publisher's website): A beautiful and memorable look at some of the most gorgeous endangered places on the planet. Machu Picchu is a mesmerizing, ancient Incan city tucked away in the mountains of Peru, but it is rapidly being worn down by the thousands of feet treading across its stones. Glacier National Park is a destination long known for the stunning beauty of its ice floes, but in our lifetimes it will have no glaciers due to global warming.

In the biobays of Puerto Rico swimmers can float in a sea shimmering with bioluminescent life, but sediment being churned up by development is killing the dinoflagellates that produce the eerie and beautiful glow. And in the Congo Basin of Africa, where great apes roam freely in lush, verdant rainforests, logging is quickly destroying the vast life-giving canopies.

These places - along with many others across the globe - are changing as we speak due to global warming, environmental degradation, overuse, and natural causes. From the Boreal Forests in Finland to the Yangtze River Valley in China, 37 Places to See Before They Disappear is a treasure trove of geographic wonder, and a guide to these threatened destinations and what is being done to save them.

Why you should get it:
1. I like the approach of responsible tourism presented by the book, which basically means 'travel, don't stay at home, but do it responsibly. Choosing travel responsibly will have a much better impact on the local economies and the environment in these places than staying at home. Kimberly Lisagor gave a great example with regards to the Galapagos that explains this logic on her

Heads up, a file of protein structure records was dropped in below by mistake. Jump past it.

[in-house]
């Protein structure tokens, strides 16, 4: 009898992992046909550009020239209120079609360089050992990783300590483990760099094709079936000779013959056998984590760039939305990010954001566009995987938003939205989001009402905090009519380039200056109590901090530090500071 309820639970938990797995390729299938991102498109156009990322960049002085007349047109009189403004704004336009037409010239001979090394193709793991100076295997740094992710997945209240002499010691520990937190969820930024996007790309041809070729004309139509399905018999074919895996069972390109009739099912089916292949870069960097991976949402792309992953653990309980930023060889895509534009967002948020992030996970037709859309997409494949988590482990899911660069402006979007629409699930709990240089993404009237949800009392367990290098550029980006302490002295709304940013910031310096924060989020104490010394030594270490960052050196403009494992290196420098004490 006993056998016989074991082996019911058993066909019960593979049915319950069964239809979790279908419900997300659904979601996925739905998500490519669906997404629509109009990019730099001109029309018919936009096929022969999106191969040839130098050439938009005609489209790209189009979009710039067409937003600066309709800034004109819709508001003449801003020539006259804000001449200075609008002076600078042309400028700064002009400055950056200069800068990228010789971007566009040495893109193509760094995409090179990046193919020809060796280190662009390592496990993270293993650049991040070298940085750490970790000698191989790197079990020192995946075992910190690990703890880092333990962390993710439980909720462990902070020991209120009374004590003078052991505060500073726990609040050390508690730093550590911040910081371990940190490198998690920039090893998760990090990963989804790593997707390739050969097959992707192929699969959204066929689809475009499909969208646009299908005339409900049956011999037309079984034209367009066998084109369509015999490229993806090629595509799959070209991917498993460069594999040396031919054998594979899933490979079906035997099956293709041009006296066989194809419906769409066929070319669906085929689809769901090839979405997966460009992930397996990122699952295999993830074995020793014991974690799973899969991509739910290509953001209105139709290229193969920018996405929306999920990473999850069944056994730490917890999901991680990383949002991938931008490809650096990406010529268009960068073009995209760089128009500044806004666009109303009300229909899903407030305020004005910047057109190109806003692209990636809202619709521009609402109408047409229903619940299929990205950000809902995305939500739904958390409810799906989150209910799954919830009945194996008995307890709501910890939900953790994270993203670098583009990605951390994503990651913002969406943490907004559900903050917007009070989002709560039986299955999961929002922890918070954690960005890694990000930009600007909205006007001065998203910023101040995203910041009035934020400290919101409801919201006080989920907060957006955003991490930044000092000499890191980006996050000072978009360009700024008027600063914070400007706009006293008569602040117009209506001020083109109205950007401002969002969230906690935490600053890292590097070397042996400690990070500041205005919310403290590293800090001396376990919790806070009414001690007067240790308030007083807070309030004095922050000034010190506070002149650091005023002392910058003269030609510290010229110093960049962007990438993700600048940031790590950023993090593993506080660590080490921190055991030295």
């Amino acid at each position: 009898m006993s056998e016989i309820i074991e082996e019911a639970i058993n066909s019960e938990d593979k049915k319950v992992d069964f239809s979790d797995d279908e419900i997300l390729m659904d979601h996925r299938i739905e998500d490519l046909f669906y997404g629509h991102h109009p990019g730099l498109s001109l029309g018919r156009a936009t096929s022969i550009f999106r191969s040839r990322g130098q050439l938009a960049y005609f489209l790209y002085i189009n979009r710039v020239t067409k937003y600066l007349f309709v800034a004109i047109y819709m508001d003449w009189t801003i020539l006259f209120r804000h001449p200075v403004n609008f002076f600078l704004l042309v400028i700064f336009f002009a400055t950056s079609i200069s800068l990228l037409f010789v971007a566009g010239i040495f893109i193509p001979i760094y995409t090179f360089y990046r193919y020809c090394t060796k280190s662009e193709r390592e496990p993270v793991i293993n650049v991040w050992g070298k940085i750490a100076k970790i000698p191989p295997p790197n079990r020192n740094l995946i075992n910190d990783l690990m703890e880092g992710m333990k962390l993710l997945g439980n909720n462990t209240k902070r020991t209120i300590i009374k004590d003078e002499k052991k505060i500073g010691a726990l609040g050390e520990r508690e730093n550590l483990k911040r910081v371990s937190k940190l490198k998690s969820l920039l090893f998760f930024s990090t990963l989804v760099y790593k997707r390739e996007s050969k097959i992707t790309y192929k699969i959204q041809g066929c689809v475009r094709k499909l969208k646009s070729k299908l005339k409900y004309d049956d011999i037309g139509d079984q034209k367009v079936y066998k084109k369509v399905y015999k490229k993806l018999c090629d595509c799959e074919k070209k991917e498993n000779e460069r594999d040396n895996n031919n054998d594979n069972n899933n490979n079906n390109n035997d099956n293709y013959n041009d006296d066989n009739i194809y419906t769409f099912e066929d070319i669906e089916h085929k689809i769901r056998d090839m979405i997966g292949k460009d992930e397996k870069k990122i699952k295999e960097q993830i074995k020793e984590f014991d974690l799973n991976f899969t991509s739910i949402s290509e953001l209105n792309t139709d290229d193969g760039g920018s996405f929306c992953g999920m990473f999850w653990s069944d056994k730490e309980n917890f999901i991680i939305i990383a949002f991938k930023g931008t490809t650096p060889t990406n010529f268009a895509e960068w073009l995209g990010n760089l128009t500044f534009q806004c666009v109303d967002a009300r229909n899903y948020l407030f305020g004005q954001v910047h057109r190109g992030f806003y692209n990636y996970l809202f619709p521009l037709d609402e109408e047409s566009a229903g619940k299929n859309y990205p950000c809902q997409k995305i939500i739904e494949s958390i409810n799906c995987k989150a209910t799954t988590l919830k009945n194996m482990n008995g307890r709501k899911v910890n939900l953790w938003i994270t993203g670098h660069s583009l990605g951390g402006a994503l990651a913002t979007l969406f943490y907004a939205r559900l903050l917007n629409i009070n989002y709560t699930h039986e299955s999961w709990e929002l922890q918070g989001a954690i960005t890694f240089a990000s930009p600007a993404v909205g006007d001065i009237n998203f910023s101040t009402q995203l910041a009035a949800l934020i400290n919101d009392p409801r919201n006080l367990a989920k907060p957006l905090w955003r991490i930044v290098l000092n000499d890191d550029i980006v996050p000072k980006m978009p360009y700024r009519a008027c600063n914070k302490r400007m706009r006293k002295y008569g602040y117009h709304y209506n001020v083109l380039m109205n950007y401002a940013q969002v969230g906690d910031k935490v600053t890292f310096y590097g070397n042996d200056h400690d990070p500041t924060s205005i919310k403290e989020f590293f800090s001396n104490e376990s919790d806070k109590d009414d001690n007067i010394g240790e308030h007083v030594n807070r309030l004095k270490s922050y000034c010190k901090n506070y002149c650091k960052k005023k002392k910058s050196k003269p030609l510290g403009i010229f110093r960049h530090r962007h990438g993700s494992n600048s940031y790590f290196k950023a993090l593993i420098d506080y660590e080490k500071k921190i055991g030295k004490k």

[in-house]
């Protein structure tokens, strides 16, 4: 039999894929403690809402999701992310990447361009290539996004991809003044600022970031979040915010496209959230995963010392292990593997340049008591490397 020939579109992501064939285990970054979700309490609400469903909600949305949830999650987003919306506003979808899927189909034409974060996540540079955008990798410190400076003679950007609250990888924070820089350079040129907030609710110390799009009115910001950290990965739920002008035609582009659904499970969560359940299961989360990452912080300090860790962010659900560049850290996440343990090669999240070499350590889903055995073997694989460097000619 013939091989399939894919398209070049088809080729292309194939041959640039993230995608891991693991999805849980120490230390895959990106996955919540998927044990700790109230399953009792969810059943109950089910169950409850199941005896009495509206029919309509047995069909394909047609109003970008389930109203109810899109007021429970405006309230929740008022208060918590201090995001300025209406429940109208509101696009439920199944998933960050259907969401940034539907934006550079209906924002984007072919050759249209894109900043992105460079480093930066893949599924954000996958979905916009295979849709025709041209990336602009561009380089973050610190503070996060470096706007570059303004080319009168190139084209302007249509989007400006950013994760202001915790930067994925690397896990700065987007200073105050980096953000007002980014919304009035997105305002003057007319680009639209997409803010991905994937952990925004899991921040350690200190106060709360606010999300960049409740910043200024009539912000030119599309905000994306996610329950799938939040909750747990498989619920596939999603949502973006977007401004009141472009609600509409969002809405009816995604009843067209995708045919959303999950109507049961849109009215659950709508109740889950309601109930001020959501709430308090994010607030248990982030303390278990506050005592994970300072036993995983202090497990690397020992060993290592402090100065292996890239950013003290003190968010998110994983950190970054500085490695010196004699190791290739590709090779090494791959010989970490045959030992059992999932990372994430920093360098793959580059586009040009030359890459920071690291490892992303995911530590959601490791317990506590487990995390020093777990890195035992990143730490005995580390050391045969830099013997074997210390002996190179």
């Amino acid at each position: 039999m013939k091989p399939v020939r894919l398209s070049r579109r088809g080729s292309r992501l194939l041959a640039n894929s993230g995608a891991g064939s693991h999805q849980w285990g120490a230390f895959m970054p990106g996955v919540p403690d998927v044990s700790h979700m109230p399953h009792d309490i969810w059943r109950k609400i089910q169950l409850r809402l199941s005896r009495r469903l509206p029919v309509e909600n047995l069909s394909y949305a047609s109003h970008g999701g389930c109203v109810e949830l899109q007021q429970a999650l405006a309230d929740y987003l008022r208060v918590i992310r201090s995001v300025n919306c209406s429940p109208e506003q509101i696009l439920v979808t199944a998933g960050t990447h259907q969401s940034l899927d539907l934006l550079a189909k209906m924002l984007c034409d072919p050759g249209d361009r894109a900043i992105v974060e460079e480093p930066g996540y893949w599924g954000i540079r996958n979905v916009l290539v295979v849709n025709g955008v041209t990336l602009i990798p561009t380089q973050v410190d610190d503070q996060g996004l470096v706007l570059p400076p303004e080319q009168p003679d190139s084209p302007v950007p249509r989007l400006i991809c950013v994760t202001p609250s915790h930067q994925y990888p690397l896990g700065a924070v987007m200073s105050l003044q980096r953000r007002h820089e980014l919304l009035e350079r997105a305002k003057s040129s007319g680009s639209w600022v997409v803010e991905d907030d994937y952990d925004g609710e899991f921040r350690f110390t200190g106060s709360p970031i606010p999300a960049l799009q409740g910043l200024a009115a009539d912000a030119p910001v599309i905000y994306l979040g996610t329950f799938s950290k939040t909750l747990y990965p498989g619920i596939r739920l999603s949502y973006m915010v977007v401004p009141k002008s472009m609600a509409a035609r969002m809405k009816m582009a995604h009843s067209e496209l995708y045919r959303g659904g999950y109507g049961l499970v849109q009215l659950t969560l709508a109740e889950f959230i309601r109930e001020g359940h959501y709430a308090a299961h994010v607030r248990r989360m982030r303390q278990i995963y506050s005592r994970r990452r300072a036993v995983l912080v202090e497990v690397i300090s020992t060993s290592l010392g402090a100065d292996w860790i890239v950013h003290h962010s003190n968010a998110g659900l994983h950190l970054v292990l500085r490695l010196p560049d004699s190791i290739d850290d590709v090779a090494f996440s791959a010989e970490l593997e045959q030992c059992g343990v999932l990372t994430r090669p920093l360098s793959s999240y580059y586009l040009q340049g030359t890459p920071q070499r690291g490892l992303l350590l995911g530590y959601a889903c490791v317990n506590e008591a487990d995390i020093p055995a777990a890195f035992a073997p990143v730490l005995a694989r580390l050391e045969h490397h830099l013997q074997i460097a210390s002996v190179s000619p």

Amazon blog.

2. I think the book handles a very important issue that needs to be dealt with ASAP. I have been only in 3 of these 37 destinations (Dead Sea, Israel, Great Barrier Reef, Australia and Amazon Basin, Brazil), but as someone who traveled in many countries around the world, I've seen many places in peril. There are many important cultural and natural destinations worldwide that managed to survive for hundreds of years and are now in peril due to the impacts of irresponsible tourism. Hopefully this book will contribute to more awareness that will lead to more actions.

3. The destinations are narrated by very interesting narrators - the story of each destination is told from the perspective of locals and others, from activists and entrepreneurs to scientists and government officials.

4. This guide is definitely different from any travel guide you have seen. This is not another Lonely Planet or Fodor's, not only because of its unique sustainable approach, but also because it is a call for action that can actually assist in conserving these beautiful places and increase the chances that our children and grandchildren will also be able to enjoy them.

What others say about it:
"The entries are not all somber; destinations are introduced with descriptions of their natural charms. And the authors do spotlight cruise lines and resort operators who are trying to get it right. But the book's principal mission is to show what we stand to lose, how quickly we stand to lose it, and how we might avoid that. " Jerry Haines, Washington Post

""Destinations" takes a journalistic approach, befitting its authors' backgrounds in newspaper and magazine writing." Diane Daniel, Boston Globe

Wants to learn more? check Kimberly Lisagor's Amazon blog, where you can find great pieces on the issue of sustainable tourism. You can also listen to listen to the podcast of Kimberly’s interview on Warm 106.9.

If you're looking for other interesting green books, you are invited to check out our
green books page on our website's green resources section.

Raz @ Eco-Libris

Eco-Libris: plant a tree for every book you read!